> One of the reasons Ten Tec radios enjoy such a wide following, besides the
> QSK, good receiver, and good service, are that most of the later ones have
> been functional in the control panels. The controls have been suited to the
> perceptions and the expectations of the operator. There has been a logical
> grouping of knobs, switches and readouts in the tradition of "clean" radio
> panel layout. There are not too many bells and whistles buttons to confuse
> the eye of the first time user.
Excellent point, Stuart! While I was primarily interested in the
excellent reputation that the Omni VI Plus enjoys among CW operators
like myself (note callsign :-) ) for sensitivity and full QSK, the
clean front-panel design was also attractive.
I was fortunate enough to score a loaded Omni VI+ from Bill (W4MA) in
GA, which should be here by this time next week. It has everything
that I want already on board and tested: both INRAD 400 Hz CW filters
and both T-T 250 Hz CW filters.
> In contrast to the above reasonable design, the no longer made Index
> Laboratories Radio had a boxey square cabinet, with a single foot to elevate
> its viewing angle to the user. However, viewing the meter was obscured by the
> other controls because it was lower on the panel than the frequency display.
> Apparently, this was dictated by their desire to use a square rather than low
> and wider case.
I have one of these in the QRP position in the shack, as QRP is also
one of my interests. At the time of purchase, I believe that the QRP+
was one of two commercially-available QRP rigs that would cover 160-10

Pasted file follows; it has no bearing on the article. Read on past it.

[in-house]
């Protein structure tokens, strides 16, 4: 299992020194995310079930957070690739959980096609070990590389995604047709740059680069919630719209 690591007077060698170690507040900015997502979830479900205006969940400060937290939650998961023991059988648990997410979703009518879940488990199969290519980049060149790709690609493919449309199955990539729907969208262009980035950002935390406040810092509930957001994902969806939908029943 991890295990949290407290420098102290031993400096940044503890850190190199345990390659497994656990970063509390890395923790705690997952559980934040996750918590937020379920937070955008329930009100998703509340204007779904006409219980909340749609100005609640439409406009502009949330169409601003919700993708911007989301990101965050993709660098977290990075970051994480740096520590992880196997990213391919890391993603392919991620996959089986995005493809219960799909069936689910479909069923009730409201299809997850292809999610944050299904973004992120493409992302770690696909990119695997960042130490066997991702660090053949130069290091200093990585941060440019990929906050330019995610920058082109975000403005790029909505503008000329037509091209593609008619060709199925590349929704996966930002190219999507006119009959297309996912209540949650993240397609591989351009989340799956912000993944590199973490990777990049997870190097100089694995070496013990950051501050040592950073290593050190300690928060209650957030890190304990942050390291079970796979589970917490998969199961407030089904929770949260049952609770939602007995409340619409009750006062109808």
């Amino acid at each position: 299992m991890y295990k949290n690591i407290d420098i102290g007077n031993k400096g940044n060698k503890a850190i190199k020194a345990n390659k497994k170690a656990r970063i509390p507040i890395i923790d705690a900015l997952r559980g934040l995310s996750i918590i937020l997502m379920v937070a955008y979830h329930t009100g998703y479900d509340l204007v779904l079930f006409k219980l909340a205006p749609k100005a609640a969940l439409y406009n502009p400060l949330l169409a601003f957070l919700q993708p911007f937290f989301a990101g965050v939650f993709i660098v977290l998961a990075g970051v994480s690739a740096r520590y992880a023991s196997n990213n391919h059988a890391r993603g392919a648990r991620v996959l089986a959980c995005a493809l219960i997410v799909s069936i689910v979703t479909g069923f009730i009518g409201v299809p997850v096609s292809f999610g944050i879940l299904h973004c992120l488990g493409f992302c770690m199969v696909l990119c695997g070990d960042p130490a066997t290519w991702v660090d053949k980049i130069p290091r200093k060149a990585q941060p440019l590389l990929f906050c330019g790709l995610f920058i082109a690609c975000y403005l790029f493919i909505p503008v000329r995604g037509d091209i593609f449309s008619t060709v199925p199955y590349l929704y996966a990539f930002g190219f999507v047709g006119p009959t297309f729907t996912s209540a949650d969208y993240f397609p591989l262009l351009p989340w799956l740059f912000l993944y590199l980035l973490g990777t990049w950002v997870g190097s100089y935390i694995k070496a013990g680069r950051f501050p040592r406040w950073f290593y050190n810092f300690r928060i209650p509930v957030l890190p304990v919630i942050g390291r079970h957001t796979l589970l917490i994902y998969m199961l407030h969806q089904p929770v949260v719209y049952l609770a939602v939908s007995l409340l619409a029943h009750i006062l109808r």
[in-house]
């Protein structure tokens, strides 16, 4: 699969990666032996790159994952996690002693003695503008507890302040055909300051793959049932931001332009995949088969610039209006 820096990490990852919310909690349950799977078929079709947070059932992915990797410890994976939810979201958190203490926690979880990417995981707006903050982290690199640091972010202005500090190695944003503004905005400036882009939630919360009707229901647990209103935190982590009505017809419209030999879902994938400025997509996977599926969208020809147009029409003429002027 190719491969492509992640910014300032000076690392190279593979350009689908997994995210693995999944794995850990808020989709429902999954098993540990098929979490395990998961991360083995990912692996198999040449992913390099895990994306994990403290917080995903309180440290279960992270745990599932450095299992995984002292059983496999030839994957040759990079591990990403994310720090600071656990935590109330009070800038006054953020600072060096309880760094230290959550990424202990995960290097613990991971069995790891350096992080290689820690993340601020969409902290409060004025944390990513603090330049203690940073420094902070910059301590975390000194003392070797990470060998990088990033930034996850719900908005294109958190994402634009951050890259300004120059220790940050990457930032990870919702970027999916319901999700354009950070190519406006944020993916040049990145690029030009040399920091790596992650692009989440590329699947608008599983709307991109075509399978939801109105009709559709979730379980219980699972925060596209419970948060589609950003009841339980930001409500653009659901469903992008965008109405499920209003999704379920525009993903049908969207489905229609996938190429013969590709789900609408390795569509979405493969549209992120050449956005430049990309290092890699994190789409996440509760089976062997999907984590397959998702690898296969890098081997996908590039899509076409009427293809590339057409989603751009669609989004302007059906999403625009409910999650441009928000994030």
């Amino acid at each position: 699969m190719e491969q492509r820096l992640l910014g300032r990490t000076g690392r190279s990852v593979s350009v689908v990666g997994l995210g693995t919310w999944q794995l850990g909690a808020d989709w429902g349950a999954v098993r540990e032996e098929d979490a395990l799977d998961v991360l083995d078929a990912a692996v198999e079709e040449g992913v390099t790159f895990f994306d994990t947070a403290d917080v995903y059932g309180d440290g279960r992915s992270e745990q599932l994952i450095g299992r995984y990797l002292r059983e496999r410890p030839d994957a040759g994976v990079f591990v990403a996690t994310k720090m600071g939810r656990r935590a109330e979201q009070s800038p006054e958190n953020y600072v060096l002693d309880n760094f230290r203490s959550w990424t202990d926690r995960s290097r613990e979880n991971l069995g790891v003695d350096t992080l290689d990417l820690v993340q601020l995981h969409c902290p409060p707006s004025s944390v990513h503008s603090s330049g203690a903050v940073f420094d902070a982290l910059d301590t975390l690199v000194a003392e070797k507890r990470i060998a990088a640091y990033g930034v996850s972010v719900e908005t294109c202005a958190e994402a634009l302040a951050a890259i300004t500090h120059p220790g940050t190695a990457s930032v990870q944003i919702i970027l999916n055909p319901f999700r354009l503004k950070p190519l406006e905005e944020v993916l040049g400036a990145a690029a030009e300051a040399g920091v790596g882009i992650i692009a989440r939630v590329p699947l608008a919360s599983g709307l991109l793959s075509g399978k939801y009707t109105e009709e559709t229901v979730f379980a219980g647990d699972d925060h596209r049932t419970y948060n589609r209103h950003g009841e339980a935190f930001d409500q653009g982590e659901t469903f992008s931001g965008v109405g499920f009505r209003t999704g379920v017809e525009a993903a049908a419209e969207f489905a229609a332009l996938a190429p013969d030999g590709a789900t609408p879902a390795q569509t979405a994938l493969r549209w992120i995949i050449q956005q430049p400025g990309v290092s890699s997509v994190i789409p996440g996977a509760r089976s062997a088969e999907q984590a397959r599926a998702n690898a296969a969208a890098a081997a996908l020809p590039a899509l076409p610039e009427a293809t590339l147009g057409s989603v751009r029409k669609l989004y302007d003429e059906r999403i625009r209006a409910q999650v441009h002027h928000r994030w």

plus WARC bands without interchangeable modules. At the time, I
rejected the Argo 556 (little 5w brother of the Scout) because of the
module issue, but now own both a 556 and a Wilderness Sierra, both with
modules for 160-10+WARC.
> A good way to evaluate a radio's ease of use is to use it in a multi operator,
> contest environment like Field Day. The shortcomings of home rigs really
> stands out at such an event. Recently, a Field Day group posted that its
> solution to confusing rigs at Field Day was to buy an older Ten Tec which had
> simple to use and understand control layout.
Especially for guys like me, who were licensed initially in the days of
tube gear, where there were issues of tuning up the transmitter; not
only with a change of band, but also for a QSY of 50 kHz or so. The
nice thing then was that controls had similar names, even from
manufacturer to manufacturer.
Consider a rig like the Icom IC-706, which I have also. With all of
the menus, I need the manual in front of me unless I operate this radio
frequently. This is probably a poor comparison, since the 706
represents an engineering tradeoff between size and simplicity of
operation. No matter; when the Omni VI+ arrives, the 706 gets
dedicated to 6/2m contesting. Using the 706 at Field Day often meant
getting asked how to do a mundane task such as switching bands, by
operators not familiar with the radio.
> The recent K2 kit radio by Elecraft has done a decent job on a small front
> panel of providing multiple functions without too many buttons. Transition to
> alternate functions uses a good combination of color marking and groupings.
> This radio has many options that the user can program for filter responses,
> and other functions. Even the lighting of displays can be varied to suit
> conditions of use. Let us hope Ten Tec also continues to offer thoughtful
> solutions to front panel designs.
Just got one of these, and can't wait to get it on the air. Reviewing
the K2 specs, when Elecraft offers the 50- or 100-watt PA option, it's
like getting most of an Omni VI+ in a small package, for a fraction of
73 de Jim - AD6CW
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